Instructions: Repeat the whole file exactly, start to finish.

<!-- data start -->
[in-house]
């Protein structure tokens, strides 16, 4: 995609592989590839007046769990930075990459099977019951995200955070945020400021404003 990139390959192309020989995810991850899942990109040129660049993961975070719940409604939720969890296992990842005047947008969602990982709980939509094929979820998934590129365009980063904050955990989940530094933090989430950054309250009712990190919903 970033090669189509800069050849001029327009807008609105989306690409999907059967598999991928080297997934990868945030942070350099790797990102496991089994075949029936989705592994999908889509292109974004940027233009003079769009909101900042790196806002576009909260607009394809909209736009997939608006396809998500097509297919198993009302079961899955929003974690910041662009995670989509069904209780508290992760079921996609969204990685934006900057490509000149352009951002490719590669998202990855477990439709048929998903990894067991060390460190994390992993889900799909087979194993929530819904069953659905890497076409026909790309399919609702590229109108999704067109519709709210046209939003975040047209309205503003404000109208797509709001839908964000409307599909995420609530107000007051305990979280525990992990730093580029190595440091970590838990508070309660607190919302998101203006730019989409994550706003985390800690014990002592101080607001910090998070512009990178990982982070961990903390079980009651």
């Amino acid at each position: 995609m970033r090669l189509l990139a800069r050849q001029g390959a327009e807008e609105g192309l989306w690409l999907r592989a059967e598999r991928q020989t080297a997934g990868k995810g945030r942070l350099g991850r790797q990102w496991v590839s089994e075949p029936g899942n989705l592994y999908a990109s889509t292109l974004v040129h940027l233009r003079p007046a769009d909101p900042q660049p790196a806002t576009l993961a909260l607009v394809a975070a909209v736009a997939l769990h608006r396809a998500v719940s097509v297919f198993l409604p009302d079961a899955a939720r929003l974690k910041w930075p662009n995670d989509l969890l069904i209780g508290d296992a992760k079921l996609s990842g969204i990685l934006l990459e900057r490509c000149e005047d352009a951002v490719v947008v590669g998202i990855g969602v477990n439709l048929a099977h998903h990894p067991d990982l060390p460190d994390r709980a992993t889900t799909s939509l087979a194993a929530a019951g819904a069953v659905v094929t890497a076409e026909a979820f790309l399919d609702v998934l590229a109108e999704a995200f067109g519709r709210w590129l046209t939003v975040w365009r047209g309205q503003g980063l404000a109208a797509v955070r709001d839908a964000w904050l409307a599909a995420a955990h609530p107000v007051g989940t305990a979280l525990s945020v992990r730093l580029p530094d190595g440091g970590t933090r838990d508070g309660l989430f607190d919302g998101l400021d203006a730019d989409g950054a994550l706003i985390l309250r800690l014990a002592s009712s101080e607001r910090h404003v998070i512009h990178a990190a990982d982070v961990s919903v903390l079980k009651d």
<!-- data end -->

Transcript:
[in-house]
């Protein structure tokens, strides 16, 4: 995609592989590839007046769990930075990459099977019951995200955070945020400021404003 990139390959192309020989995810991850899942990109040129660049993961975070719940409604939720969890296992990842005047947008969602990982709980939509094929979820998934590129365009980063904050955990989940530094933090989430950054309250009712990190919903 970033090669189509800069050849001029327009807008609105989306690409999907059967598999991928080297997934990868945030942070350099790797990102496991089994075949029936989705592994999908889509292109974004940027233009003079769009909101900042790196806002576009909260607009394809909209736009997939608006396809998500097509297919198993009302079961899955929003974690910041662009995670989509069904209780508290992760079921996609969204990685934006900057490509000149352009951002490719590669998202990855477990439709048929998903990894067991060390460190994390992993889900799909087979194993929530819904069953659905890497076409026909790309399919609702590229109108999704067109519709709210046209939003975040047209309205503003404000109208797509709001839908964000409307599909995420609530107000007051305990979280525990992990730093580029190595440091970590838990508070309660607190919302998101203006730019989409994550706003985390800690014990002592101080607001910090998070512009990178990982982070961990903390079980009651």
């Amino acid at each position: 995609m970033r090669l189509l990139a800069r050849q001029g390959a327009e807008e609105g192309l989306w690409l999907r592989a059967e598999r991928q020989t080297a997934g990868k995810g945030r942070l350099g991850r790797q990102w496991v590839s089994e075949p029936g899942n989705l592994y999908a990109s889509t292109l974004v040129h940027l233009r003079p007046a769009d909101p900042q660049p790196a806002t576009l993961a909260l607009v394809a975070a909209v736009a997939l769990h608006r396809a998500v719940s097509v297919f198993l409604p009302d079961a899955a939720r929003l974690k910041w930075p662009n995670d989509l969890l069904i209780g508290d296992a992760k079921l996609s990842g969204i990685l934006l990459e900057r490509c000149e005047d352009a951002v490719v947008v590669g998202i990855g969602v477990n439709l048929a099977h998903h990894p067991d990982l060390p460190d994390r709980a992993t889900t799909s939509l087979a194993a929530a019951g819904a069953v659905v094929t890497a076409e026909a979820f790309l399919d609702v998934l590229a109108e999704a995200f067109g519709r709210w590129l046209t939003v975040w365009r047209g309205q503003g980063l404000a109208a797509v955070r709001d839908a964000w904050l409307a599909a995420a955990h609530p107000v007051g989940t305990a979280l525990s945020v992990r730093l580029p530094d190595g440091g970590t933090r838990d508070g309660l989430f607190d919302g998101l400021d203006a730019d989409g950054a994550l706003i985390l309250r800690l014990a002592s009712s101080e607001r910090h404003v998070i512009h990178a990190a990982d982070v961990s919903v903390l079980k009651d």